A systematic review of biodegradable biliary stents: promising biocompatibility without stent removal

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Abstract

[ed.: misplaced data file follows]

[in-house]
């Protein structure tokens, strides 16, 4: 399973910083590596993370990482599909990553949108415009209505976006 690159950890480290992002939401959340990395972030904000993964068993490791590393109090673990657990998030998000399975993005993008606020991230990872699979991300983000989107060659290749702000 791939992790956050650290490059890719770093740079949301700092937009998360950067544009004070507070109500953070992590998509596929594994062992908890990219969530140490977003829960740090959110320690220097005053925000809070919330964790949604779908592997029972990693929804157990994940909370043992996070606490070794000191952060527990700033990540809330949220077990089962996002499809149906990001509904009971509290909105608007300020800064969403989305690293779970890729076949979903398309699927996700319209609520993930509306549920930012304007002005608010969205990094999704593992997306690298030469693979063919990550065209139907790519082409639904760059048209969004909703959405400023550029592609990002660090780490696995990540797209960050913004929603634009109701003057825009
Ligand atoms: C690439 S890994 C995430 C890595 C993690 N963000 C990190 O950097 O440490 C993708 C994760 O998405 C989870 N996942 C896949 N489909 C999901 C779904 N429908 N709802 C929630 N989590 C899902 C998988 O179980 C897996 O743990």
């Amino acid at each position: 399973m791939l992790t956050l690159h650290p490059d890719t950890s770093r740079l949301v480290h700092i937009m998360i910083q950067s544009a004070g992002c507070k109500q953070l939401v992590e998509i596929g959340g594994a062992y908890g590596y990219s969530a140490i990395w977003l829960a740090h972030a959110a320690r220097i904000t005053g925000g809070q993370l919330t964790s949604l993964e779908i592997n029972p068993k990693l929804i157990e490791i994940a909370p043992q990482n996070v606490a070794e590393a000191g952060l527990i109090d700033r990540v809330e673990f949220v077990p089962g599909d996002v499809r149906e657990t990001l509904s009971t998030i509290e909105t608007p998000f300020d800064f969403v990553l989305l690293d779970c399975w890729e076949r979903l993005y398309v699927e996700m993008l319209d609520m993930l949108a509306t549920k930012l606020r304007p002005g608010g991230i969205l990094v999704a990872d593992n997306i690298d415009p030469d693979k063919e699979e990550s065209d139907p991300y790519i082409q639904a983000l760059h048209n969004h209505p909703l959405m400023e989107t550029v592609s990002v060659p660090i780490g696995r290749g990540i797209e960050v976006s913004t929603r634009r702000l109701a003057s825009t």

Biodegradable self-expanding stents are an emerging alternative to standard biliary stents as the development of endoscopic insertion devices advances. The aim was to systematically review the existing literature on biodegradable biliary stents. In-vivo studies on the use of biodegradable stents in the biliary duct were systematically reviewed from 1990 to 2017. Despite extensive research on the biocompatibility of stents, the experience so far on their clinical use is limited. A few favorable reports have recently been presented on endoscopically and percutaneously inserted self-expanding biodegradable polydioxanone stents in benign biliary strictures. Another potential indication appears to be postcholecystectomy leak of the cystic duct. The main benefit of biodegradable stents is that stent removal can be avoided. The biocompatibility of the current biodegradable stent materials, most prominently polydioxanone, is well documented. In the few studies currently available, biodegradable stents are reported to be feasible and safe, also in humans. The initial results of the endoscopic use of these stents in benign biliary stricture management and for treating postcholecystectomy bile leaks are promising. Further controlled studies on long-term clinical results and cost-effectiveness are needed.

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